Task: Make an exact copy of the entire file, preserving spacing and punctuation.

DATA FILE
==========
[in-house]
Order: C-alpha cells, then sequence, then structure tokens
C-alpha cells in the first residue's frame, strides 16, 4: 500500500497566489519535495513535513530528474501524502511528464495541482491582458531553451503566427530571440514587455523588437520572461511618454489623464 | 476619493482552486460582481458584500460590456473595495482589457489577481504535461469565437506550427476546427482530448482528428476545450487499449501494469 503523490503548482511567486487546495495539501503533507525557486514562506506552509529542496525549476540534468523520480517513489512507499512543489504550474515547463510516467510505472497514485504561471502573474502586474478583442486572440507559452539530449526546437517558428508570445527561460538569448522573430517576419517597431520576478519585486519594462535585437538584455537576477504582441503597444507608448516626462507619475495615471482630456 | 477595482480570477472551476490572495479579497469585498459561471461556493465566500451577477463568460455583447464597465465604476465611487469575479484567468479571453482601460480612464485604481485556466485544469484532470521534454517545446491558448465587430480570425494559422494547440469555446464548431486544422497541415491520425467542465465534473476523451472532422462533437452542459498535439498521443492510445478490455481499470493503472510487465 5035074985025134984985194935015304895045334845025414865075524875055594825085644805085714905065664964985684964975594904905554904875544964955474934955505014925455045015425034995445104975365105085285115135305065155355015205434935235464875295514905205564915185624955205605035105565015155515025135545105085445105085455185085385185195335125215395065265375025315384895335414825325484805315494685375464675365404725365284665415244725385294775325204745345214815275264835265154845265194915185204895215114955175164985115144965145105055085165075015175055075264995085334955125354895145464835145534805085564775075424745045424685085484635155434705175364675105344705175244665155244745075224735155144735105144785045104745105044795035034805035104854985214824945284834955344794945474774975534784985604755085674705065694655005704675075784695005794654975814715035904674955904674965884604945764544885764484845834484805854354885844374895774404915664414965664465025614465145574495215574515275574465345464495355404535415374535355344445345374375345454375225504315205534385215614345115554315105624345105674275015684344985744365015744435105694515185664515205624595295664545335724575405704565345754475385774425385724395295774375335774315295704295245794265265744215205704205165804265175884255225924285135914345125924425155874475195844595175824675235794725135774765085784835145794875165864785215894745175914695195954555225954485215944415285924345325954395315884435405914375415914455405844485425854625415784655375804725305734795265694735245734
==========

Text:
[in-house]
Order: C-alpha cells, then sequence, then structure tokens
C-alpha cells in the first residue's frame, strides 16, 4: 500500500497566489519535495513535513530528474501524502511528464495541482491582458531553451503566427530571440514587455523588437520572461511618454489623464 | 476619493482552486460582481458584500460590456473595495482589457489577481504535461469565437506550427476546427482530448482528428476545450487499449501494469 503523490503548482511567486487546495495539501503533507525557486514562506506552509529542496525549476540534468523520480517513489512507499512543489504550474515547463510516467510505472497514485504561471502573474502586474478583442486572440507559452539530449526546437517558428508570445527561460538569448522573430517576419517597431520576478519585486519594462535585437538584455537576477504582441503597444507608448516626462507619475495615471482630456 | 477595482480570477472551476490572495479579497469585498459561471461556493465566500451577477463568460455583447464597465465604476465611487469575479484567468479571453482601460480612464485604481485556466485544469484532470521534454517545446491558448465587430480570425494559422494547440469555446464548431486544422497541415491520425467542465465534473476523451472532422462533437452542459498535439498521443492510445478490455481499470493503472510487465 5035074985025134984985194935015304895045334845025414865075524875055594825085644805085714905065664964985684964975594904905554904875544964955474934955505014925455045015425034995445104975365105085285115135305065155355015205434935235464875295514905205564915185624955205605035105565015155515025135545105085445105085455185085385185195335125215395065265375025315384895335414825325484805315494685375464675365404725365284665415244725385294775325204745345214815275264835265154845265194915185204895215114955175164985115144965145105055085165075015175055075264995085334955125354895145464835145534805085564775075424745045424685085484635155434705175364675105344705175244665155244745075224735155144735105144785045104745105044795035034805035104854985214824945284834955344794945474774975534784985604755085674705065694655005704675075784695005794654975814715035904674955904674965884604945764544885764484845834484805854354885844374895774404915664414965664465025614465145574495215574515275574465345464495355404535415374535355344445345374375345454375225504315205534385215614345115554315105624345105674275015684344985744365015744435105694515185664515205624595295664545335724575405704565345754475385774425385724395295774375335774315295704295245794265265744215205704205165804265175884255225924285135914345125924425155874475195844595175824675235794725135774765085784835145794875165864785215894745175914695195954555225954485215944415285924345325954395315884435405914375415914455405844485425854625415784655375804725305734795265694735245734